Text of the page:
Top executives from the companies behind a proposed oil terminal at the Port of Vancouver said Tuesday that they believe it’s premature to take a stand against the project before the review has fully played out.
Tesoro Corp. and Savage Companies officials are in Vancouver this week for a series of meetings with local leaders. Their visit comes a week after a majority of Vancouver City Council members publicly confirmed their opposition to the proposed oil-handling facility at the Port of Vancouver.
“What I hope is that people allow the process to bear itself out,” Nathan Savage, senior vice president of Savage Companies, said in an interview with The Columbian, where he was joined by four other executives Tuesday. “I think there are those that have rushed to judgment prematurely. I think that’s unfortunate.”
A crowd of at least 60 people showed up Tuesday morning along with the Tesoro and Savage executives for the Port of Vancouver Board of Commissioners meeting. In open public testimony, at least 30 people testified about the proposed oil terminal. All but one speaker opposed the project, and several asked the port commission to cancel its lease for the oil transfer terminal.
Tesoro and Savage want to build a $110 million facility capable of handling as much as 380,000 barrels of oil per day. Crude would arrive by rail from North Dakota, then be transferred to marine vessels on the way to U.S. refineries. The facility would generate 250 temporary construction jobs and 120 permanent jobs once it’s up and running, according to the companies, and boost local and state tax revenues.
Opponents of the project have seized on the environmental and safety risks posed by the facility. The proposal is currently in the hands of the state Energy Facility Site Evaluation Council, which will make a recommendation before Gov. Jay Inslee ultimately decides its fate. The lengthy review will require a detailed environmental assessment and other hurdles in the coming months.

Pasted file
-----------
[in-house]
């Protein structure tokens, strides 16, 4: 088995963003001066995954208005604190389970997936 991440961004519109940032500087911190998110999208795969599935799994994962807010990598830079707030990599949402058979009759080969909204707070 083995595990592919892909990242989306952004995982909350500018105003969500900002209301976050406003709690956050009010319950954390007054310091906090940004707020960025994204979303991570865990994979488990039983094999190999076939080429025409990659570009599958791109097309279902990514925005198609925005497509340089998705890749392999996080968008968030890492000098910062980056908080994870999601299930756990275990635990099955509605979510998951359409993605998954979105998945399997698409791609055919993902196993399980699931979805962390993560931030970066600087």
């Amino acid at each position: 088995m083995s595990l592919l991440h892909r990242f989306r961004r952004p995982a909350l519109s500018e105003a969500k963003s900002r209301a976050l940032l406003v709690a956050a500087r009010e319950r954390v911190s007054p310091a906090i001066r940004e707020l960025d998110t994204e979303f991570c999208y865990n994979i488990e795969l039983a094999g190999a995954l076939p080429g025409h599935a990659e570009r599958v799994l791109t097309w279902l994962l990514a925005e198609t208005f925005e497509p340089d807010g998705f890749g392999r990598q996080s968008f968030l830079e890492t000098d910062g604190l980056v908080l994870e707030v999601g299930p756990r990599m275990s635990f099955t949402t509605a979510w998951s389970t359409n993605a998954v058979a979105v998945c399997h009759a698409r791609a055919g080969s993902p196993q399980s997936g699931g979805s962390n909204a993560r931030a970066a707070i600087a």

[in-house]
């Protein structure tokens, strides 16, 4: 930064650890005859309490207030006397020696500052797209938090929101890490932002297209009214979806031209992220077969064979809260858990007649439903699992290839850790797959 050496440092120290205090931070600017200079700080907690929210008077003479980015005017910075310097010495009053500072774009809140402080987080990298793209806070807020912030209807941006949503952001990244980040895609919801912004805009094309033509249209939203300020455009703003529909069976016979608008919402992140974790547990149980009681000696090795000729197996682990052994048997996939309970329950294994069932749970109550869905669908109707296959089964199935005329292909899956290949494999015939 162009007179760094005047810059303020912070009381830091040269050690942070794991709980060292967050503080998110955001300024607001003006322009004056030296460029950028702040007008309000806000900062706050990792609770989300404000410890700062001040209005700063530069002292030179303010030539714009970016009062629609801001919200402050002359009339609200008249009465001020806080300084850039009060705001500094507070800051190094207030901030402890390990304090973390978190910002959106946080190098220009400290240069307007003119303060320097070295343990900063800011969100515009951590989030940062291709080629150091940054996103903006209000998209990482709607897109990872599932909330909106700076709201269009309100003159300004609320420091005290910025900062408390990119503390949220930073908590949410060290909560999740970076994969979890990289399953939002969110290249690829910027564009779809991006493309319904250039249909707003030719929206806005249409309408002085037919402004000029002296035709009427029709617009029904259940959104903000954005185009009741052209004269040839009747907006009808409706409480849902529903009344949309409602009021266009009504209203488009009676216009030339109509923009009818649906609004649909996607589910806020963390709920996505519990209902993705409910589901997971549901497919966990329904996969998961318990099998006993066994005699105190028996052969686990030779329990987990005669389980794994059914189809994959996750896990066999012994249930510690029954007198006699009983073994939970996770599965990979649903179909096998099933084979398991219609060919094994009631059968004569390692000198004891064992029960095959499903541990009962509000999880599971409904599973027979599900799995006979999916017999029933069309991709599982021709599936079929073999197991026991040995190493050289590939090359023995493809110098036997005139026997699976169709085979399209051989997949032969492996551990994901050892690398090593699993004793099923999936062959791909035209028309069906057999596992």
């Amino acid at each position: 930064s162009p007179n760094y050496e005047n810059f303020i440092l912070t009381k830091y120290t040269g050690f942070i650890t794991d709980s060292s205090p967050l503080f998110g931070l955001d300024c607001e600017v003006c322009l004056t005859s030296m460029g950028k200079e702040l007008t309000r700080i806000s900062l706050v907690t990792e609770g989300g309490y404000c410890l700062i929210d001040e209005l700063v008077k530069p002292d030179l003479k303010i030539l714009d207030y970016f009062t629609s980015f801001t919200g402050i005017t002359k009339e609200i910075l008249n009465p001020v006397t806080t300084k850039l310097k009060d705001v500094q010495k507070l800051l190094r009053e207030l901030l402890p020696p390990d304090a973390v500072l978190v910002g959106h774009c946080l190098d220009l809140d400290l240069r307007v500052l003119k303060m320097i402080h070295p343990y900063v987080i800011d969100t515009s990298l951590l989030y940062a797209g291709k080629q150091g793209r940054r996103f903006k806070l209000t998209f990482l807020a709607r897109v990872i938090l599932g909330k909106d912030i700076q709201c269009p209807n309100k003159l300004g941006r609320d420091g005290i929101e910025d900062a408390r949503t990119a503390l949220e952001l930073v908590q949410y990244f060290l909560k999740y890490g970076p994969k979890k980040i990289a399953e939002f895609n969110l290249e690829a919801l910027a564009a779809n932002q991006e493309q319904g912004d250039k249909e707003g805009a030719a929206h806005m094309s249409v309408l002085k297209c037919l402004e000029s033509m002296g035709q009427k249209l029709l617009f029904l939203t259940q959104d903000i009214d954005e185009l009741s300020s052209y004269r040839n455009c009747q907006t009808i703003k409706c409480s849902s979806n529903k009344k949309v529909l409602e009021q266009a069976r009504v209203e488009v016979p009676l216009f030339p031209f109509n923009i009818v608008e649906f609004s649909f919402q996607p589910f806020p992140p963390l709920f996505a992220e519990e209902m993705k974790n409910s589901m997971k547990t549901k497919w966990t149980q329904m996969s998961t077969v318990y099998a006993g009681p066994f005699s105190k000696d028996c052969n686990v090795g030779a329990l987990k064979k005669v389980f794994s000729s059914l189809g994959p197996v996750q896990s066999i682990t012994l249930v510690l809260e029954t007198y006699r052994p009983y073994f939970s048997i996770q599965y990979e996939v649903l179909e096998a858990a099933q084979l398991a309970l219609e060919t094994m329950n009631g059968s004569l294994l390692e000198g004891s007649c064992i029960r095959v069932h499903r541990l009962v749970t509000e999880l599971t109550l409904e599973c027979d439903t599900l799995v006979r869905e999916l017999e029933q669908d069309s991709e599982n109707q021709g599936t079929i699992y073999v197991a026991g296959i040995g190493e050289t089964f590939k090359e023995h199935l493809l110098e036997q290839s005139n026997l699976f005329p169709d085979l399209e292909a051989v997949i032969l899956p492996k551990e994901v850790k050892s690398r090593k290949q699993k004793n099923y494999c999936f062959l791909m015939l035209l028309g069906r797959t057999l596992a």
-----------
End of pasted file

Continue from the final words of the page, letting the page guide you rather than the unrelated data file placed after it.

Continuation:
“It is very, very thorough, and it requires a tremendous commitment to work through that,” Savage said.
One high-profile voice against the project is Barry Cain, the developer of a $1.3 billion downtown waterfront revitalization project. Cain has insisted his waterfront development won’t go forward if the oil terminal wins approval, and cited a host of concerns with the Tesoro-Savage plan.
Top Tesoro and Savage officials have not met directly with Cain, said Keith Casey, senior vice president of strategy and business development for Tesoro. The companies believe Cain’s business relationship is with the port and the city of Vancouver, and Tesoro-Savage shouldn’t encroach on that, Savage said.
But the executives made it clear they don’t agree with Cain’s take pitting the oil terminal against his waterfront development.
“It is not an either-or (decision),” Savage said.
He and others noted that the port and nearby railroads have been on the Columbia for more than 100 years.
“I guess to me the question is, what’s changed? The port was planning to grow. It put in the infrastructure to grow,” said Tesoro vice president of corporate affairs Brian Sullivan. “We believe this project is an excellent fit with the port, and so what’s changed?”
The Tesoro-Savage facility would be the largest oil-handling terminal in the Northwest. But it wouldn’t bring an unfamiliar commodity into the region, Sullivan said.
“Oil trains go by there today,” he said. “They’re going to go by there tomorrow, and in the foreseeable future.”
The visiting Tesoro and Savage executives were on hand at the Port of Vancouver commissioners meeting for a commission discussion of a new port study that found a very low likelihood of a train derailment along a key segment of the port’s rail corridor.